Sunday, August 28, 2011

Despite Calls to Evacuate, Shinnecock Refuse to Go Off-Reservation

At Hamptons Indian Reservation, Most Remained
Metropolis @

By Robbie Whelan

SOUTHAMPTON, N.Y — The Shinnecock Indian Reservation, an island of independence amid the luxury of the Hamptons, is home to 600 members of one of the oldest recognized Native American tribes in the country. More than 500 remained in their homes through the storm, despite the reservation’s low-lying geography.

The danger for those who stayed comes from the reservation’s location on a peninsula jutting out into Shinnecock Bay, some of which is below sea level.

According to security personnel on the reservation, only four or five families left the reservation. Most preferred to wait out the storm at home.

“They figure, we made it through 1938,” when a Category 3 hurricane battered Long Island, “we’ll make it through this one. My grandfather’s 90, and he’s not going anywhere,” said one security officer, who declined to give her name.

Randy King, one of the tribe’s three trustees, who along with a 13-member tribal council serve as leaders of the community, said that residents were urged to evacuate, but few did.

“The people here have a strong affinity for the land. We live by that,” he said. “They’ve lived here for thousands of years and they don’t want to go anywhere. We’re certainly not the only community where people want to stay in their homes.”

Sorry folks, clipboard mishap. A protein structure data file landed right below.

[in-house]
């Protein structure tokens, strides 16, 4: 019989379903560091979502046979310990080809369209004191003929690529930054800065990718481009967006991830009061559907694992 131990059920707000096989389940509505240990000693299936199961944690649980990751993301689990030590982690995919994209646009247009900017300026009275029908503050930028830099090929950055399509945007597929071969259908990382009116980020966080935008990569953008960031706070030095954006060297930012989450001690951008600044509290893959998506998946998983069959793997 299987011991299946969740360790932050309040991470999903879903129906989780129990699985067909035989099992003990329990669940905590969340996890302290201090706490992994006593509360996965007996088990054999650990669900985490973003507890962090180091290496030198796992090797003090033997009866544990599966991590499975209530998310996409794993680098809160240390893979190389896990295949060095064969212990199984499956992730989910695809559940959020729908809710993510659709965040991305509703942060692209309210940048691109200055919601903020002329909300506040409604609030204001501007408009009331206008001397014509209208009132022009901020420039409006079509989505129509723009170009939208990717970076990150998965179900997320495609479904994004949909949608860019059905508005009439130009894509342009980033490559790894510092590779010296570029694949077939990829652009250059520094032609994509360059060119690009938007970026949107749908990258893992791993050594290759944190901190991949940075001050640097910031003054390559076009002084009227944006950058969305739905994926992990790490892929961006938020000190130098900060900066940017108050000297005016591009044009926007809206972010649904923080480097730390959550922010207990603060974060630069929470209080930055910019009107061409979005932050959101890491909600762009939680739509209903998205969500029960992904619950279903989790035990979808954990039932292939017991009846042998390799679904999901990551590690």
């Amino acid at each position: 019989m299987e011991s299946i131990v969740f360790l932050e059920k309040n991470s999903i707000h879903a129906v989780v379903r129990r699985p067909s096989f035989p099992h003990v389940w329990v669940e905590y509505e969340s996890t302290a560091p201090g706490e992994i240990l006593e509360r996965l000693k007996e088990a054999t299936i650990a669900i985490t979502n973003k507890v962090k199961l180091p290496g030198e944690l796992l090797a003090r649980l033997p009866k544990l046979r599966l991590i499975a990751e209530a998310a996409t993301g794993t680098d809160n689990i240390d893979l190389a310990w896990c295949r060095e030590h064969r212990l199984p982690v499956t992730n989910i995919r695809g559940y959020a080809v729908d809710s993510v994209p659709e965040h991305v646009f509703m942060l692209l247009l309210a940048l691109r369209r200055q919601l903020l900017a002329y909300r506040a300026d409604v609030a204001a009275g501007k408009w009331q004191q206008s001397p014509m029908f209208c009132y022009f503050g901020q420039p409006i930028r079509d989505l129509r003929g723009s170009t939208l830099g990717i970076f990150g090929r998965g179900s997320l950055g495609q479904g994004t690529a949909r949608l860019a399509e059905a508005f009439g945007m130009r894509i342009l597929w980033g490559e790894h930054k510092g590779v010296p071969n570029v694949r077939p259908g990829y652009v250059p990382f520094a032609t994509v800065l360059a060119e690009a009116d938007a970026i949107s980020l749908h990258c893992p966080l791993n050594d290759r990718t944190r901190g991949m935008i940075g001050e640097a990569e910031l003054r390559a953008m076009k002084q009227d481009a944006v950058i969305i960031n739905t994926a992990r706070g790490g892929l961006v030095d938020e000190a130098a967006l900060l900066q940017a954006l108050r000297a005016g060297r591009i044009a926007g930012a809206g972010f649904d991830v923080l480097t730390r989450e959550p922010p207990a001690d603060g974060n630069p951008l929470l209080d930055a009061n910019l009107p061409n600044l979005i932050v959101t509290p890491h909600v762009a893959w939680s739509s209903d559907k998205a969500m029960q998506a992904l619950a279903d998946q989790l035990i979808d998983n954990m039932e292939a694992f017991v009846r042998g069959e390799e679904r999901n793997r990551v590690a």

So far, there have been no reports of reservation residents forced out of their homes by flooding or wind damage. But as Irene batters Long Island, the risk of flooding grows by the hour.

Firefighters and tribal officials canvassed the reservation Saturday advising residents of the mandatory evacuation order in nearby Southampton. Residents who chose to stay were asked to sign a tribal document, according to Beverly Jensen, a Shinnecock spokeswoman and reservation resident who chose to stay behind.

“Every step of our lives has been dangerous,” she said. “We’re thinking: it’s a storm, and we prefer to go through it in our homes.”

Ms. Jensen said reservation residents who live along the water could experience “tremendous flooding problems” because the reservation, located directly between Shinnecock Bay and Southampton Village, is “in line to bear the brunt of any flooding.”

Those who did comply with the voluntary evacuation order Saturday made their way to a Red Cross shelter set up at nearby Hampton Bays High School.

One reservation resident, who declined to give his name, said the order to evacuate wasn’t given until late Saturday afternoon. Other low-lying areas in the Hamptons received voluntary evacuation notices Friday night; most of those orders became mandatory by Saturday morning.

Lars Clemensen, a Hampton Bays school district official who is manning the Red Cross shelter, said he had seen a big influx of families from the reservation between 6 p.m. and 7 p.m. Saturday.

The Shinnecock Nation, because it is a federally recognized tribe, is under the federal government’s jurisdiction. Mr. King said that the tribe has been cooperating with local relief efforts as well as FEMA teams, and has set up its own emergency-operations center on the grounds of the reservation.

So far, the community has seen flooded basements and some flood-related debris, but Mr. King is most concerned about heavy storm surges expected Sunday.

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